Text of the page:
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Ambulatory oxygen in fibrotic interstitial lung disease: a pilot, randomized, triple-blinded, sham-controlled trial

Khor, YH, Holland, AE, Goh, NSL, Miller, BR, Vlahos, R, Bozinovski, S, Lahham, A ORCID: 0000-0003-2090-0746, Glaspole, I and McDonald, CF 2020 , 'Ambulatory oxygen in fibrotic interstitial lung disease: a pilot, randomized, triple-blinded, sham-controlled trial' , Chest, vol. 158, no. 1 , pp. 234-244 , doi: 10.1016/j.chest.2020.01.049.

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Abstract

Background: Despite a lack of evidence, ambulatory oxygen therapy is frequently prescribed for patients with interstitial lung disease (ILD) and exertional desaturation. Patients often prefer portable oxygen concentrators to oxygen cylinders. This study aimed to examine the feasibility of conducting a clinical trial of ambulatory oxygen delivered via portable concentrators in patients with ILD. Research question: Is it feasible to conduct a clinical trial of ambulatory oxygen delivered via portable concentrators in patients with ILD? Study design and methods: In this randomized, triple-blinded, sham-controlled trial, 30 participants with ILD and isolated exertional desaturation to Results: Study recruitment was completed within 18 months, with six withdrawals. Participant blinding was successful, with the Bang's Blinding Index being 0 (95% CI, -0.40 to 0.40) for the oxygen group and 0 (95% CI, -0.42 to 0.42) for the sham group. No significant difference in 6MWD was seen between groups at week 12 (mean difference of -34 m [95% CI, -105 to 36], P = .34). For secondary outcomes, compared with the sham group, the oxygen group had a significantly higher Leicester Cough Questionnaire psychological domain score, indicating better cough-related quality of life (mean difference of 0.9 [95% CI, 0.2 to 1.6], P = .01), but a shorter duration of moderate-to-vigorous activities (mean difference of -135 [95% CI, -267 to -3], P = .04) at week 12. Interpretation: Based on the results of this pilot study, a definitive randomized controlled trial with a longer intervention duration is warranted to clarify therapeutic impacts of ambulatory oxygen in patients with ILD.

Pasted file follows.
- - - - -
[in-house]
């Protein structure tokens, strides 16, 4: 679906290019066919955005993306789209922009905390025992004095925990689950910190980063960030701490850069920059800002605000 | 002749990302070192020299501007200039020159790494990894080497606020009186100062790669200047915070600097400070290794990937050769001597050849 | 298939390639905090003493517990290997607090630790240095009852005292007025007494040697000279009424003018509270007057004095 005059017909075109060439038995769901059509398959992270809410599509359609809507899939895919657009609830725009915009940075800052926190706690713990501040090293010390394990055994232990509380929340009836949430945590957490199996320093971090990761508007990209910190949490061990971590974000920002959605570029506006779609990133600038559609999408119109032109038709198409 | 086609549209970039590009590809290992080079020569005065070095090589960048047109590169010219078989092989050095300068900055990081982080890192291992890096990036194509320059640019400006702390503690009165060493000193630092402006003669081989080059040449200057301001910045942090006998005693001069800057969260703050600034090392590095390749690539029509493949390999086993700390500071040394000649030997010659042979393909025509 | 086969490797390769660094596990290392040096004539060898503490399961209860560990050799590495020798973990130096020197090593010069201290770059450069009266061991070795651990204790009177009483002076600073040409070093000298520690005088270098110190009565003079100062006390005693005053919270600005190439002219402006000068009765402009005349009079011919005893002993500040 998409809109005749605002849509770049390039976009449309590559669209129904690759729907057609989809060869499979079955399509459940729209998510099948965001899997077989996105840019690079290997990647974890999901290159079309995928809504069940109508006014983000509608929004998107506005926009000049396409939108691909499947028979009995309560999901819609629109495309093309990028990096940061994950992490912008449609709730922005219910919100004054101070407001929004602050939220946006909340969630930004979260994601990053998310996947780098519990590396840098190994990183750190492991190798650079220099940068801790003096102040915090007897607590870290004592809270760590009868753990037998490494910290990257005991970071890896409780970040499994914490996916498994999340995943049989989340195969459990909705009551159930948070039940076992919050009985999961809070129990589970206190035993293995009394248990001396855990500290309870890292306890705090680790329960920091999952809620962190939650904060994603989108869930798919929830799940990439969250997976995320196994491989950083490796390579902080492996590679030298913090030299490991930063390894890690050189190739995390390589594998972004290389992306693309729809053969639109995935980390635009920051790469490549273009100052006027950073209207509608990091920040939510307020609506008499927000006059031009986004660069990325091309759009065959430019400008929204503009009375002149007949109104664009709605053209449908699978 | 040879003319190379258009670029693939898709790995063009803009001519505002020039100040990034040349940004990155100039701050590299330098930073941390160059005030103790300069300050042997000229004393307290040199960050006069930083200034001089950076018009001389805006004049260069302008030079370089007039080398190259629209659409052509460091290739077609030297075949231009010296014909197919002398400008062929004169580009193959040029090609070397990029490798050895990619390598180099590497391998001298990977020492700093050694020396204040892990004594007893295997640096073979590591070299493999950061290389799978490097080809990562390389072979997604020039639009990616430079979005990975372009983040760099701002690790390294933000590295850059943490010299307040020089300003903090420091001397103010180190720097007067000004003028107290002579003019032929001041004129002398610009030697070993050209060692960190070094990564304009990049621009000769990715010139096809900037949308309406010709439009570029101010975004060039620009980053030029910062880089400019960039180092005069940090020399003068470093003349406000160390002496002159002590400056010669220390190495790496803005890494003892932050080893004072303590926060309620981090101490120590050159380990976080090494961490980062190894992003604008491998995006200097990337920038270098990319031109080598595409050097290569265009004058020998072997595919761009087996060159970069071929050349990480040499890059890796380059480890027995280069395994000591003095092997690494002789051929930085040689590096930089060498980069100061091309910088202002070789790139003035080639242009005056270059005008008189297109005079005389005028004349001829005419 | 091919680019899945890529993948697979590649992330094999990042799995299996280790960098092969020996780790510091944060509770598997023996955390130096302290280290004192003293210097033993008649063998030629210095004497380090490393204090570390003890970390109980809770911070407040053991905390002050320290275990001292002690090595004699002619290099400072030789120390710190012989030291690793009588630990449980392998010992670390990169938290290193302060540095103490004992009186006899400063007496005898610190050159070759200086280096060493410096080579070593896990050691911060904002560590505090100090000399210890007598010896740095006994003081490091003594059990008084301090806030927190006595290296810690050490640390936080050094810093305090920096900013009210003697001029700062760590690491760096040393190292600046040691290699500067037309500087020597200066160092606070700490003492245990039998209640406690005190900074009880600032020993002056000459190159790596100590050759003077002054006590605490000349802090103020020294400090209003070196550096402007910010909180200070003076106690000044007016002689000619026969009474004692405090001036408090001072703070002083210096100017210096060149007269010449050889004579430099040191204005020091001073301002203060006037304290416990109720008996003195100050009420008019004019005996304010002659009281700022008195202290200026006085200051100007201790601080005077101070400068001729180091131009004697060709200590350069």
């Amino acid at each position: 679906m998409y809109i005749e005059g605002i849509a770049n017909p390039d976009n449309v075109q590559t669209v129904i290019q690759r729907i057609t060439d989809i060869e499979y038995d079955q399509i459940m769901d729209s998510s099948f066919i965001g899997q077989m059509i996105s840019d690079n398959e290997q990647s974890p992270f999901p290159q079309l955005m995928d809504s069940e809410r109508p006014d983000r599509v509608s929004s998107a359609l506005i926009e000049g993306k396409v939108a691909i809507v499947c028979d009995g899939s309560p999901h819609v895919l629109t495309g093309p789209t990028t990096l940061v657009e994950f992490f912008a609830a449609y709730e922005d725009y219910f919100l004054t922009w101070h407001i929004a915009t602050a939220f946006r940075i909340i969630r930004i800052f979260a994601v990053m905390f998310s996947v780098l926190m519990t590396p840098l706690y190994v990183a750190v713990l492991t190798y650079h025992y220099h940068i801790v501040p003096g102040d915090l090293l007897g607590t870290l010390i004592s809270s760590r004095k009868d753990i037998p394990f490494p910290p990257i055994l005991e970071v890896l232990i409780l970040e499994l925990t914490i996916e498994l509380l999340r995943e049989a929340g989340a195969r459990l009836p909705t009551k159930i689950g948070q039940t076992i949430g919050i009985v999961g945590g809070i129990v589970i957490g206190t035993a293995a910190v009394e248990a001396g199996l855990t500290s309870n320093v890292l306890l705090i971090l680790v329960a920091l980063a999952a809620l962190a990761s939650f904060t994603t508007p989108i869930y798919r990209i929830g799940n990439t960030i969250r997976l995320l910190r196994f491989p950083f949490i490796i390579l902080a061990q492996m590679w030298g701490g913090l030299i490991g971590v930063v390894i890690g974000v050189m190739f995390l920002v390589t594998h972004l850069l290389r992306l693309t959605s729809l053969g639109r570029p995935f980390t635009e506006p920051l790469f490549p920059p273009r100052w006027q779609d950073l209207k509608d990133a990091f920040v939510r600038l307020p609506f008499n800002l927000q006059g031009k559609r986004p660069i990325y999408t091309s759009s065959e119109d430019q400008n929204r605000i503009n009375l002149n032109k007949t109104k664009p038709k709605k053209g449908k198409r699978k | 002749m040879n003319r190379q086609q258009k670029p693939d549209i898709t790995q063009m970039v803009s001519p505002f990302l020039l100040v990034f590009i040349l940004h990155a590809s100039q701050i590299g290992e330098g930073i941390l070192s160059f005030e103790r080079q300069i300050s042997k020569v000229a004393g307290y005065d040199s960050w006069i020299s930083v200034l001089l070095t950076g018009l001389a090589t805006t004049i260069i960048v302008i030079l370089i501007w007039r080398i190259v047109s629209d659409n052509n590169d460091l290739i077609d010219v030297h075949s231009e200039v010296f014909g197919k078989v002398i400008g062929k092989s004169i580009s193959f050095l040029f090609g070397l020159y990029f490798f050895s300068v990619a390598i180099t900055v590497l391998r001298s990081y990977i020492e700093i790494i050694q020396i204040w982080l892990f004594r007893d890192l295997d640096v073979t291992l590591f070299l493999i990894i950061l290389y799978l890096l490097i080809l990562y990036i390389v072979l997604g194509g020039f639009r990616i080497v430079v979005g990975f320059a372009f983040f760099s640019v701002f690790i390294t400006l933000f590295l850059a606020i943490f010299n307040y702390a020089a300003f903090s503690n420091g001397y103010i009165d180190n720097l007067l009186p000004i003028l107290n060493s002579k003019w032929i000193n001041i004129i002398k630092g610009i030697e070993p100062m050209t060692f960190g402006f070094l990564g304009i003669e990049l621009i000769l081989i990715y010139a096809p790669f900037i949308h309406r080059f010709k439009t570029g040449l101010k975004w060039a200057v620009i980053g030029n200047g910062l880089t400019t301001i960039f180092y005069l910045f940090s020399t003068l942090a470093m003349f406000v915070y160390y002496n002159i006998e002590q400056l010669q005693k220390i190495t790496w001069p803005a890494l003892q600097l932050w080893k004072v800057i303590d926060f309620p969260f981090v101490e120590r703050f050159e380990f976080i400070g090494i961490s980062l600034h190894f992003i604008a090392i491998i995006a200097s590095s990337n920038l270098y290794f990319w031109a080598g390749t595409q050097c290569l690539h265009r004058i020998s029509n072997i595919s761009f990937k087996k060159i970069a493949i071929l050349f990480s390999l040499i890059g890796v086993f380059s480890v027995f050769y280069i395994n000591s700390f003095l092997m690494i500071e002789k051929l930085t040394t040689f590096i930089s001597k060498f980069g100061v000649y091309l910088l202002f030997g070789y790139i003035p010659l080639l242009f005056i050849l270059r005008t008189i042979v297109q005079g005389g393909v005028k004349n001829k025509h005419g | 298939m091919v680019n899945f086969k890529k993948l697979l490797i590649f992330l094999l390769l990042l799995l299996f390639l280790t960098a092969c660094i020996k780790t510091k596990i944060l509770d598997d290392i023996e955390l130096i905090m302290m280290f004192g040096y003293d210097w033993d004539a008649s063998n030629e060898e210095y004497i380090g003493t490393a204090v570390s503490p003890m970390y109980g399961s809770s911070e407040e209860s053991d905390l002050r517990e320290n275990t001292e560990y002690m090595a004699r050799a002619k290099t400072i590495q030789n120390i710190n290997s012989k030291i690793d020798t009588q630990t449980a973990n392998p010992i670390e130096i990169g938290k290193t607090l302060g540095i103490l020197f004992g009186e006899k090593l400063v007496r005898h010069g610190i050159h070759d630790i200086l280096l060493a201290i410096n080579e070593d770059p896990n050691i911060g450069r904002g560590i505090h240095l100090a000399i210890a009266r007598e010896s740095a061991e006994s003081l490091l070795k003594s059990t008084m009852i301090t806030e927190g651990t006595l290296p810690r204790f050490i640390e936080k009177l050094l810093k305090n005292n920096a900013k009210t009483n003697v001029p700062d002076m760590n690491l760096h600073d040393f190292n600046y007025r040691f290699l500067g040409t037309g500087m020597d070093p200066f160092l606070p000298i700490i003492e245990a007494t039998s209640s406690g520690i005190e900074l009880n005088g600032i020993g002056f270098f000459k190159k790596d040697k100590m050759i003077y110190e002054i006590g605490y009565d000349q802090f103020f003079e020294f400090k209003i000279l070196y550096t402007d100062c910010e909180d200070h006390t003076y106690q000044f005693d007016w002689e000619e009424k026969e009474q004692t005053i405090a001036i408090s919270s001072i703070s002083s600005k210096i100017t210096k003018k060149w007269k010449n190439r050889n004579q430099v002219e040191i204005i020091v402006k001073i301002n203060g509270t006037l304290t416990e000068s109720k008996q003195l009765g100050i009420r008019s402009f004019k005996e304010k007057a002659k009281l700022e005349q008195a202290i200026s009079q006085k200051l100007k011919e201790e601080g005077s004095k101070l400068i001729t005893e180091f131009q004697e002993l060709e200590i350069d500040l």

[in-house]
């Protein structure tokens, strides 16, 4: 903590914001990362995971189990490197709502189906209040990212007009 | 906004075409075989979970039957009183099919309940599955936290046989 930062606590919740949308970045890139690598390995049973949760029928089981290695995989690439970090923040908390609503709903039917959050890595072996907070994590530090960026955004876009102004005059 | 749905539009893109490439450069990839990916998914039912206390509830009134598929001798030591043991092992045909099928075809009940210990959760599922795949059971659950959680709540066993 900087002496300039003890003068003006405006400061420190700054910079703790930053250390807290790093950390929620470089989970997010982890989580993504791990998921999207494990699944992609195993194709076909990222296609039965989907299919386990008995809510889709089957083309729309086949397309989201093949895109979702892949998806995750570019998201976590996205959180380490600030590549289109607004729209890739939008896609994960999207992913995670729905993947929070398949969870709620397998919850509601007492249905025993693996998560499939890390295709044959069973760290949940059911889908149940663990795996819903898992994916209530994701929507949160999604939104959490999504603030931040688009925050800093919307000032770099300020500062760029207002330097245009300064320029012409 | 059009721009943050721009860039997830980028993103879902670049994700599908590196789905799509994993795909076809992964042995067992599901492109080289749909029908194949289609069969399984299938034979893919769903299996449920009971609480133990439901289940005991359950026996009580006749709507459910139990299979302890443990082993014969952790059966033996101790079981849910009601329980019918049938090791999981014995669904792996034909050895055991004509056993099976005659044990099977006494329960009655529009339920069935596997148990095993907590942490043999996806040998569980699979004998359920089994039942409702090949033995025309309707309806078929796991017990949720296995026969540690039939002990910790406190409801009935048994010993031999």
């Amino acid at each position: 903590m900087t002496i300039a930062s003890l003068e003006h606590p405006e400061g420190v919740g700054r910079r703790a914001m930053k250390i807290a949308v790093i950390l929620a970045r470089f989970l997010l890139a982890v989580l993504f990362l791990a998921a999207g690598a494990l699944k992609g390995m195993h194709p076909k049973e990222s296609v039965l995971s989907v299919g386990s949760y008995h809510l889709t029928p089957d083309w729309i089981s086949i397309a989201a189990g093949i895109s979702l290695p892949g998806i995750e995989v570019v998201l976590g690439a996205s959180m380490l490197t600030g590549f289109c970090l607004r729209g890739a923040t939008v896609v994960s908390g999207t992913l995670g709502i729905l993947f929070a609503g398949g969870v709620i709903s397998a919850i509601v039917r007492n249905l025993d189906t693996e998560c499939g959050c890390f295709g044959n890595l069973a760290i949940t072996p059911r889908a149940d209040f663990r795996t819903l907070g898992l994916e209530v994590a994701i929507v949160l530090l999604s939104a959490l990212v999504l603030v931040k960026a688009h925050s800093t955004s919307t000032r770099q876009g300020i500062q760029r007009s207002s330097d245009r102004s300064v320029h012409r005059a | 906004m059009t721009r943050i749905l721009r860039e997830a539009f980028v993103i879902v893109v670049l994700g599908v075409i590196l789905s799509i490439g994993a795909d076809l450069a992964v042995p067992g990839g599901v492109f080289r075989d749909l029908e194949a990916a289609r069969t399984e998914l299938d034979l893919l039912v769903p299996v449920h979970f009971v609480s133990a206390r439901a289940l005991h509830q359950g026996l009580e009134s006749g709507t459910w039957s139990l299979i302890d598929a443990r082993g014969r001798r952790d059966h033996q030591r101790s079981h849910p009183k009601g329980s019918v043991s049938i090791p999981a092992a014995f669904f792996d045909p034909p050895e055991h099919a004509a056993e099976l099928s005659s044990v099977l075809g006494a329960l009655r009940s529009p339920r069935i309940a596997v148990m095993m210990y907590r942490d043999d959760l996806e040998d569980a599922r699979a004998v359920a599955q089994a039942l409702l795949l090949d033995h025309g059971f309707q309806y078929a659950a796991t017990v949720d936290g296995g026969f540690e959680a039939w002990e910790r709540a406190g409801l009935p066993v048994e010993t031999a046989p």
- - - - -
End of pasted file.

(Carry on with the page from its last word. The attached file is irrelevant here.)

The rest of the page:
Item Type: Article
Authors/Creators:Khor, YH and Holland, AE and Goh, NSL and Miller, BR and Vlahos, R and Bozinovski, S and Lahham, A and Glaspole, I and McDonald, CF
Keywords: exertional hypoxemia, idiopathic pulmonary fibrosis, interstitial lung disease, oxygen, pulmonary fibrosis
Journal or Publication Title: Chest
Publisher: Amer Coll Chest Physicians
ISSN: 0012-3692
DOI / ID Number: 10.1016/j.chest.2020.01.049
Copyright Information:

Copyright 2020 American College of Chest Physicians

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